Family farms transition for a powerful future
It was more than a coming together of two families when Mélissa Bourdon and Andrew Vallance got married in 2015. Their union also started the process of bringing together two family-farm businesses.
“Our families always farmed across the road from each other, but there is five years’ difference between Andrew and I, so we never knew each other growing up,” Mélissa says. “One day, we were planting side-by-side and that’s how we met – and the rest is history.”
Both were very involved in their Maxville, Ont., family farms while growing up – Andrew in dairy and cash crops, Mélissa in poultry, cash crops and her family’s commercial feed mill. They also both studied agriculture and business after high school and couldn’t see themselves doing anything else.
And they’ve been on a rapid growth trajectory ever since.
Growth begets growth – and sustainability
The couple grows corn, beans and cereal crops and raise broilers in two new barns they built on Andrew’s family farm. They also completed a transition to take over Mélissa’s family operation, which is focused on egg and broiler production and cash crops.
As well, Mélissa and Andrew are involved in the daily operations of Bourdon Feed & Grain Inc., which her father Marc started in 1991. Mélissa serves as the general manager and Andrew as manager-operator.
Ambitious plans are in their future. They’re building another broiler barn and an additional layer barn this year to add another enriched system for egg production. A new solar project has begun in an effort to ultimately be self-sufficient and produce enough energy for their own needs, and more quota and land will be purchased as the opportunity arises.
“We’re always clearing land, doing land improvement projects and looking to expand our land base,” Andrew says. “All the crops we grow are used at the feed mill; we like to be as self-sufficient as possible.”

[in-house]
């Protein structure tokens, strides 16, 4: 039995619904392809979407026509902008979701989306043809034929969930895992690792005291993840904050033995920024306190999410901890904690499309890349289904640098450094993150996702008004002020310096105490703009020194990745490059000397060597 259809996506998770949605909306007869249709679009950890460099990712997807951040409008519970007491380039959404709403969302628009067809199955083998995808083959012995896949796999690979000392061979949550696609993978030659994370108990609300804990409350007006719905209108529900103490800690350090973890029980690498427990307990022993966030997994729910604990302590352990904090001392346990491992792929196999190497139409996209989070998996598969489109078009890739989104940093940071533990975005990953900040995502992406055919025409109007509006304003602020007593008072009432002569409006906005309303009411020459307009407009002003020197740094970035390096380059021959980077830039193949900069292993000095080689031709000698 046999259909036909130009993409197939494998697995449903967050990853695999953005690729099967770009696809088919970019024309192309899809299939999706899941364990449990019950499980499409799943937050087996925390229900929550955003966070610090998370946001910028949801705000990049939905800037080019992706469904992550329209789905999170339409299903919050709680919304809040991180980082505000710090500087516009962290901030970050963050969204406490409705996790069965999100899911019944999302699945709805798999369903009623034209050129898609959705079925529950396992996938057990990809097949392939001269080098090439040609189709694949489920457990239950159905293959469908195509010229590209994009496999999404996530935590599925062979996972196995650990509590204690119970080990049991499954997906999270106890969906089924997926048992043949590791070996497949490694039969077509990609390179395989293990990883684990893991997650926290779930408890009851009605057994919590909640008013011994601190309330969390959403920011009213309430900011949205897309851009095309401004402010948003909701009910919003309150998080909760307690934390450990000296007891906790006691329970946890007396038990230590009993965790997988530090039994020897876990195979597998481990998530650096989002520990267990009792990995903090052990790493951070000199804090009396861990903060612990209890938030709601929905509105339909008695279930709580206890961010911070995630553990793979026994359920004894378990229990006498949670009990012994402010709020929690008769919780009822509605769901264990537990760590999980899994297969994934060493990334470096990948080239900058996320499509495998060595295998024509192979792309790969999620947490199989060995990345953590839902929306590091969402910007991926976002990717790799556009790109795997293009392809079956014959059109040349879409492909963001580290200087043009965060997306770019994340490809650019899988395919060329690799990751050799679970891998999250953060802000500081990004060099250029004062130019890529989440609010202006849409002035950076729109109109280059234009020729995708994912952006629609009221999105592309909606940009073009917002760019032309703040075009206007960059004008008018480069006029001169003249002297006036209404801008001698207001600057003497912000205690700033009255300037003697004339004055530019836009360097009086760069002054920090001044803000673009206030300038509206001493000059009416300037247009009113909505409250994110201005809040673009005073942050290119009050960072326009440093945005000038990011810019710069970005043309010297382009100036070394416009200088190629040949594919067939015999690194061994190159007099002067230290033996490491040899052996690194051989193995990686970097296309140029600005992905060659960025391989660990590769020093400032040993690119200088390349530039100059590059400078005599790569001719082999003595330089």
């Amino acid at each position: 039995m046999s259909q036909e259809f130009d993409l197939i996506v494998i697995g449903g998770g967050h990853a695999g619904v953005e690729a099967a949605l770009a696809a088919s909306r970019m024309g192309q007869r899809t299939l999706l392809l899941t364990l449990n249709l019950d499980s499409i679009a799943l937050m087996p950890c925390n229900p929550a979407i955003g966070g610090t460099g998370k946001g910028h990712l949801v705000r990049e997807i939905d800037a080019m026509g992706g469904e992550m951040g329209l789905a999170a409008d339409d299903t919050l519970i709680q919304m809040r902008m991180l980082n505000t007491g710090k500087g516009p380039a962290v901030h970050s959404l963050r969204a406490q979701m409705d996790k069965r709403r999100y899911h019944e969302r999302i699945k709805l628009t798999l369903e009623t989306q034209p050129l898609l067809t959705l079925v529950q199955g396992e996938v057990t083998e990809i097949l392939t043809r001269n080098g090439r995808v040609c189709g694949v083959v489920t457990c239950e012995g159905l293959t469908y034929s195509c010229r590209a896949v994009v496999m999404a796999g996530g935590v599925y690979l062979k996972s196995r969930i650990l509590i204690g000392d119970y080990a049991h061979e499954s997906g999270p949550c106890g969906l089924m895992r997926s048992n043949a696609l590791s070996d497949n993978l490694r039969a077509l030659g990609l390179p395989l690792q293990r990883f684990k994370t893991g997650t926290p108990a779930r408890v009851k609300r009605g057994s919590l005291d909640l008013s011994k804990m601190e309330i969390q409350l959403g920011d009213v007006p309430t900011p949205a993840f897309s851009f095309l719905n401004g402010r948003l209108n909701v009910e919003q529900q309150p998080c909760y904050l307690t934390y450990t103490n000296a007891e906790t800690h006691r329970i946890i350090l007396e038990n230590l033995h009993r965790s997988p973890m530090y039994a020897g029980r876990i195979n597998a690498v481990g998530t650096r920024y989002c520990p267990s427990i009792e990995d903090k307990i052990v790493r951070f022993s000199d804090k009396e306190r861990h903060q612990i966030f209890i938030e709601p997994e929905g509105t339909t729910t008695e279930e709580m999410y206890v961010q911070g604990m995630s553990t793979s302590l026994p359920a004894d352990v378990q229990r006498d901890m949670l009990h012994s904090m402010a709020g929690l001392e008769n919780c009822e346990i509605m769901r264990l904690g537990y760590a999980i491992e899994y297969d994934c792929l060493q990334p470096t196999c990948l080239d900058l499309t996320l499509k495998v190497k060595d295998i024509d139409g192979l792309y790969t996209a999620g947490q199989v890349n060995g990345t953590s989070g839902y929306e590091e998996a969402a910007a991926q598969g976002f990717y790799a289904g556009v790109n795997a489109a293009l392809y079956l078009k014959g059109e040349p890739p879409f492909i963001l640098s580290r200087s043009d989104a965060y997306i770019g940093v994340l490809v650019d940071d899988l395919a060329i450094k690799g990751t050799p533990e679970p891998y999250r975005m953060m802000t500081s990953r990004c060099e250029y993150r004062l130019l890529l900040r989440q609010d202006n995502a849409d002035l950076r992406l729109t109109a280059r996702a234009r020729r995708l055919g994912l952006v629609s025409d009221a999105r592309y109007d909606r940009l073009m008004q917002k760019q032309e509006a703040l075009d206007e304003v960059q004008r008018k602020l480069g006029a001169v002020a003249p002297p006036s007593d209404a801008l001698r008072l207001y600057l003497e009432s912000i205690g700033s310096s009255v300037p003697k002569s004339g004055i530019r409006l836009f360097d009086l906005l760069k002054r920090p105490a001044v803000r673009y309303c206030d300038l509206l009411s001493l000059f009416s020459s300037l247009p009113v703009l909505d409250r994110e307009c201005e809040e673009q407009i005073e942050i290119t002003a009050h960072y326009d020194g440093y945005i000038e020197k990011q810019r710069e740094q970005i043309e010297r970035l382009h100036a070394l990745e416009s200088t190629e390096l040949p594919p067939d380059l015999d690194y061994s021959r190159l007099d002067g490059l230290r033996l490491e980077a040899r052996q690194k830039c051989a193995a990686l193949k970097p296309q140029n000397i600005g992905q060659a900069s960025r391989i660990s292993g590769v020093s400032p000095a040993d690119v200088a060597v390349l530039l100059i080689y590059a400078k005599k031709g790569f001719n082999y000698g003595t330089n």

Mélissa handles all the administration, accounting and daily feed mill operations, and both she and Andrew work in the barns and the fields. Andrew also manages operations in all aspects of their businesses and heads up their team of just over 30 employees. Although they each have individual responsibilities, they make important decisions jointly with their parents.
Building on experience
Mélissa’s father Marc is still actively involved in everyday operations, as well as serving as a board director with Egg Farmers of Ontario and Chicken Farmers of Ontario since 2016.
“Andrew and I, we absolutely love working together and we make a great team. We also work with my father and Andrew’s father Jim every day. They are both our mentors in different decisions,” Mélissa says. “From a very young age, our fathers were very encouraging in letting us do things on our own. It was very humbling for them to let us take the lead.”
Essential to helping them launch their farming careers has been the ability to build on their parents’ success and experience.
The Bourdon family farm started in 1961 when Mélissa’s grandparents Marcel and Louise Bourdon, both from dairy farming families, started their own dairy farm and years later raised their first flock of birds. Their son Marc and his wife, Lucie, who also grew up on a dairy farm, took over in 1991.